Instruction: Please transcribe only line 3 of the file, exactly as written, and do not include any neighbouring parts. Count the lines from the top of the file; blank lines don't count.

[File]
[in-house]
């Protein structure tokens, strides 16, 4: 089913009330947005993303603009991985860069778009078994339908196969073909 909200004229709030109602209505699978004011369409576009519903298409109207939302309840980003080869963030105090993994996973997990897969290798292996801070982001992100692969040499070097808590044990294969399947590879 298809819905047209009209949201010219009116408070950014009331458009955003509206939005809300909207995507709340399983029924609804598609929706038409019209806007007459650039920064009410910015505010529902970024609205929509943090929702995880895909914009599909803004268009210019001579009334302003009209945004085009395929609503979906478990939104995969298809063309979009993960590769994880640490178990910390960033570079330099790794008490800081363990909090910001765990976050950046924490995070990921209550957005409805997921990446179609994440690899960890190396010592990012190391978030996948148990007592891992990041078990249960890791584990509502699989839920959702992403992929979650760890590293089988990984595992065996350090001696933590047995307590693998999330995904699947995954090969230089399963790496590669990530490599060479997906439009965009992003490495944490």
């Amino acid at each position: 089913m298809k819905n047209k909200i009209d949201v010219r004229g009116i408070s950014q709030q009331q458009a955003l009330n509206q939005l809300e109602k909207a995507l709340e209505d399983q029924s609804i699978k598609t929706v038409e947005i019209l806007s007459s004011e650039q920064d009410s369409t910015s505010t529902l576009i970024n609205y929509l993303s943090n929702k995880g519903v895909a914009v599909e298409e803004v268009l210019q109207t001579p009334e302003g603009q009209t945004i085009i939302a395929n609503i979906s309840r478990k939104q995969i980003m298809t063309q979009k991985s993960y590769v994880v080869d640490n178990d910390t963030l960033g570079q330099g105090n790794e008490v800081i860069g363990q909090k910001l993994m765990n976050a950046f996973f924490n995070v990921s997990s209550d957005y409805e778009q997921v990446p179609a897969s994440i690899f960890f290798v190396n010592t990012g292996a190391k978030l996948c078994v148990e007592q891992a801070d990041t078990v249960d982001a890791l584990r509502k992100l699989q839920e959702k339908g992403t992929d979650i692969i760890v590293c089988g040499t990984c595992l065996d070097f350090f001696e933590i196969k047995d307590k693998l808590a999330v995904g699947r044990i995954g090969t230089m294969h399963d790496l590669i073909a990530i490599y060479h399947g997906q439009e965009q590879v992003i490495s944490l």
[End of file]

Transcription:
């Amino acid at each position: 089913m298809k819905n047209k909200i009209d949201v010219r004229g009116i408070s950014q709030q009331q458009a955003l009330n509206q939005l809300e109602k909207a995507l709340e209505d399983q029924s609804i699978k598609t929706v038409e947005i019209l806007s007459s004011e650039q920064d009410s369409t910015s505010t529902l576009i970024n609205y929509l993303s943090n929702k995880g519903v895909a914009v599909e298409e803004v268009l210019q109207t001579p009334e302003g603009q009209t945004i085009i939302a395929n609503i979906s309840r478990k939104q995969i980003m298809t063309q979009k991985s993960y590769v994880v080869d640490n178990d910390t963030l960033g570079q330099g105090n790794e008490v800081i860069g363990q909090k910001l993994m765990n976050a950046f996973f924490n995070v990921s997990s209550d957005y409805e778009q997921v990446p179609a897969s994440i690899f960890f290798v190396n010592t990012g292996a190391k978030l996948c078994v148990e007592q891992a801070d990041t078990v249960d982001a890791l584990r509502k992100l699989q839920e959702k339908g992403t992929d979650i692969i760890v590293c089988g040499t990984c595992l065996d070097f350090f001696e933590i196969k047995d307590k693998l808590a999330v995904g699947r044990i995954g090969t230089m294969h399963d790496l590669i073909a990530i490599y060479h399947g997906q439009e965009q590879v992003i490495s944490l």